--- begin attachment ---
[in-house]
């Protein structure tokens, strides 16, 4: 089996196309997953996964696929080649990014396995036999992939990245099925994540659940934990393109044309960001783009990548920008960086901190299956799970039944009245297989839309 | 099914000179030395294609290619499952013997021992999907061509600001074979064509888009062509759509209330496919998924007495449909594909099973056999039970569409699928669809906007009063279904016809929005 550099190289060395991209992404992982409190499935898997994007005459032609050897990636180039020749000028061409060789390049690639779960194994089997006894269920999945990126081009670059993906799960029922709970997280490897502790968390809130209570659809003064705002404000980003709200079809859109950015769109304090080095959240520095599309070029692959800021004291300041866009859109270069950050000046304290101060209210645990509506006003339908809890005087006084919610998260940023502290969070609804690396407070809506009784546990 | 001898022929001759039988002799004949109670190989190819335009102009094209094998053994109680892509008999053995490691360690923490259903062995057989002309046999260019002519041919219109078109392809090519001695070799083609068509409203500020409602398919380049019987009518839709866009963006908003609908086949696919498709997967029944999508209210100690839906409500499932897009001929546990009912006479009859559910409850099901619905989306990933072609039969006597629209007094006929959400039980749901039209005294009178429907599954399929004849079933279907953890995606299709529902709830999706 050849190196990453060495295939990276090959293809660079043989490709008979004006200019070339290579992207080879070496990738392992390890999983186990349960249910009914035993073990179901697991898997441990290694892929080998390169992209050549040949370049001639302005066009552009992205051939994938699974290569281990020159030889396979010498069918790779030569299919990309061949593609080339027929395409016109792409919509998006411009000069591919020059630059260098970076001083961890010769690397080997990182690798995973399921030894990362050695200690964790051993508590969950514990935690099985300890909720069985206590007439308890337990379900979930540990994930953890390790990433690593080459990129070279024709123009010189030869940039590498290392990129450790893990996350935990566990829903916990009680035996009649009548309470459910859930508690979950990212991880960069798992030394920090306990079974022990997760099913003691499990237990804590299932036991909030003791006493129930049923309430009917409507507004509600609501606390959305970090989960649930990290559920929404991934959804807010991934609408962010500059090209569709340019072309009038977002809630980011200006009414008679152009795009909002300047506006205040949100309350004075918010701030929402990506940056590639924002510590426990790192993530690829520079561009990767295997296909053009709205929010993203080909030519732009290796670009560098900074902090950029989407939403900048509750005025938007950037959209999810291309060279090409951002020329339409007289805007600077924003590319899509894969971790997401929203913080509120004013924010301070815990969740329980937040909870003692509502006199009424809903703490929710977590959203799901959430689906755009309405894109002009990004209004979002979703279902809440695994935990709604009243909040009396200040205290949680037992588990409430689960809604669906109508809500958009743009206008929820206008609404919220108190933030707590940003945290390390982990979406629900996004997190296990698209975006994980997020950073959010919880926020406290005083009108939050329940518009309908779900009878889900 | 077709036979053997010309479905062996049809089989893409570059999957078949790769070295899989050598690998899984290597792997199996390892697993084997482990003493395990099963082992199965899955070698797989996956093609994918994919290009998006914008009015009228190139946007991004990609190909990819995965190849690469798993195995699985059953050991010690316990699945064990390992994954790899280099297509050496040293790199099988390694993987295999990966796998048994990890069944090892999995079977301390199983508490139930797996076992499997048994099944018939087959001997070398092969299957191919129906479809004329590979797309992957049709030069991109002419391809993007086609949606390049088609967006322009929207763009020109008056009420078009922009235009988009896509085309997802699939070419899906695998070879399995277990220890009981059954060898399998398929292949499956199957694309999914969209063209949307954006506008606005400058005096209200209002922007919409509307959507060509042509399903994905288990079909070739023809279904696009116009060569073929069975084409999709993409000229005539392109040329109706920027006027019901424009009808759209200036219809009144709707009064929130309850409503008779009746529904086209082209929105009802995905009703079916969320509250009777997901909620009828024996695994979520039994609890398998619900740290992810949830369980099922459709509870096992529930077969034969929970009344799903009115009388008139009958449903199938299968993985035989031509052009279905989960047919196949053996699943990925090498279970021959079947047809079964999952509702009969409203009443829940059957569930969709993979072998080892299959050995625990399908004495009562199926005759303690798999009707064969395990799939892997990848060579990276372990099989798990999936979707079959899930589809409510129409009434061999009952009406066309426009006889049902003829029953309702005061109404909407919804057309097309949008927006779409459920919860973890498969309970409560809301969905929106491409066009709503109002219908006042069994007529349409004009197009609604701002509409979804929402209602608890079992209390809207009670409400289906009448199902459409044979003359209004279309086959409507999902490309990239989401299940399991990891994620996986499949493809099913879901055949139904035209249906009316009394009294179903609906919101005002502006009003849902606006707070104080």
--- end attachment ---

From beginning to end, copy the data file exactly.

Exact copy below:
[in-house]
């Protein structure tokens, strides 16, 4: 089996196309997953996964696929080649990014396995036999992939990245099925994540659940934990393109044309960001783009990548920008960086901190299956799970039944009245297989839309 | 099914000179030395294609290619499952013997021992999907061509600001074979064509888009062509759509209330496919998924007495449909594909099973056999039970569409699928669809906007009063279904016809929005 550099190289060395991209992404992982409190499935898997994007005459032609050897990636180039020749000028061409060789390049690639779960194994089997006894269920999945990126081009670059993906799960029922709970997280490897502790968390809130209570659809003064705002404000980003709200079809859109950015769109304090080095959240520095599309070029692959800021004291300041866009859109270069950050000046304290101060209210645990509506006003339908809890005087006084919610998260940023502290969070609804690396407070809506009784546990 | 001898022929001759039988002799004949109670190989190819335009102009094209094998053994109680892509008999053995490691360690923490259903062995057989002309046999260019002519041919219109078109392809090519001695070799083609068509409203500020409602398919380049019987009518839709866009963006908003609908086949696919498709997967029944999508209210100690839906409500499932897009001929546990009912006479009859559910409850099901619905989306990933072609039969006597629209007094006929959400039980749901039209005294009178429907599954399929004849079933279907953890995606299709529902709830999706 050849190196990453060495295939990276090959293809660079043989490709008979004006200019070339290579992207080879070496990738392992390890999983186990349960249910009914035993073990179901697991898997441990290694892929080998390169992209050549040949370049001639302005066009552009992205051939994938699974290569281990020159030889396979010498069918790779030569299919990309061949593609080339027929395409016109792409919509998006411009000069591919020059630059260098970076001083961890010769690397080997990182690798995973399921030894990362050695200690964790051993508590969950514990935690099985300890909720069985206590007439308890337990379900979930540990994930953890390790990433690593080459990129070279024709123009010189030869940039590498290392990129450790893990996350935990566990829903916990009680035996009649009548309470459910859930508690979950990212991880960069798992030394920090306990079974022990997760099913003691499990237990804590299932036991909030003791006493129930049923309430009917409507507004509600609501606390959305970090989960649930990290559920929404991934959804807010991934609408962010500059090209569709340019072309009038977002809630980011200006009414008679152009795009909002300047506006205040949100309350004075918010701030929402990506940056590639924002510590426990790192993530690829520079561009990767295997296909053009709205929010993203080909030519732009290796670009560098900074902090950029989407939403900048509750005025938007950037959209999810291309060279090409951002020329339409007289805007600077924003590319899509894969971790997401929203913080509120004013924010301070815990969740329980937040909870003692509502006199009424809903703490929710977590959203799901959430689906755009309405894109002009990004209004979002979703279902809440695994935990709604009243909040009396200040205290949680037992588990409430689960809604669906109508809500958009743009206008929820206008609404919220108190933030707590940003945290390390982990979406629900996004997190296990698209975006994980997020950073959010919880926020406290005083009108939050329940518009309908779900009878889900 | 077709036979053997010309479905062996049809089989893409570059999957078949790769070295899989050598690998899984290597792997199996390892697993084997482990003493395990099963082992199965899955070698797989996956093609994918994919290009998006914008009015009228190139946007991004990609190909990819995965190849690469798993195995699985059953050991010690316990699945064990390992994954790899280099297509050496040293790199099988390694993987295999990966796998048994990890069944090892999995079977301390199983508490139930797996076992499997048994099944018939087959001997070398092969299957191919129906479809004329590979797309992957049709030069991109002419391809993007086609949606390049088609967006322009929207763009020109008056009420078009922009235009988009896509085309997802699939070419899906695998070879399995277990220890009981059954060898399998398929292949499956199957694309999914969209063209949307954006506008606005400058005096209200209002922007919409509307959507060509042509399903994905288990079909070739023809279904696009116009060569073929069975084409999709993409000229005539392109040329109706920027006027019901424009009808759209200036219809009144709707009064929130309850409503008779009746529904086209082209929105009802995905009703079916969320509250009777997901909620009828024996695994979520039994609890398998619900740290992810949830369980099922459709509870096992529930077969034969929970009344799903009115009388008139009958449903199938299968993985035989031509052009279905989960047919196949053996699943990925090498279970021959079947047809079964999952509702009969409203009443829940059957569930969709993979072998080892299959050995625990399908004495009562199926005759303690798999009707064969395990799939892997990848060579990276372990099989798990999936979707079959899930589809409510129409009434061999009952009406066309426009006889049902003829029953309702005061109404909407919804057309097309949008927006779409459920919860973890498969309970409560809301969905929106491409066009709503109002219908006042069994007529349409004009197009609604701002509409979804929402209602608890079992209390809207009670409400289906009448199902459409044979003359209004279309086959409507999902490309990239989401299940399991990891994620996986499949493809099913879901055949139904035209249906009316009394009294179903609906919101005002502006009003849902606006707070104080």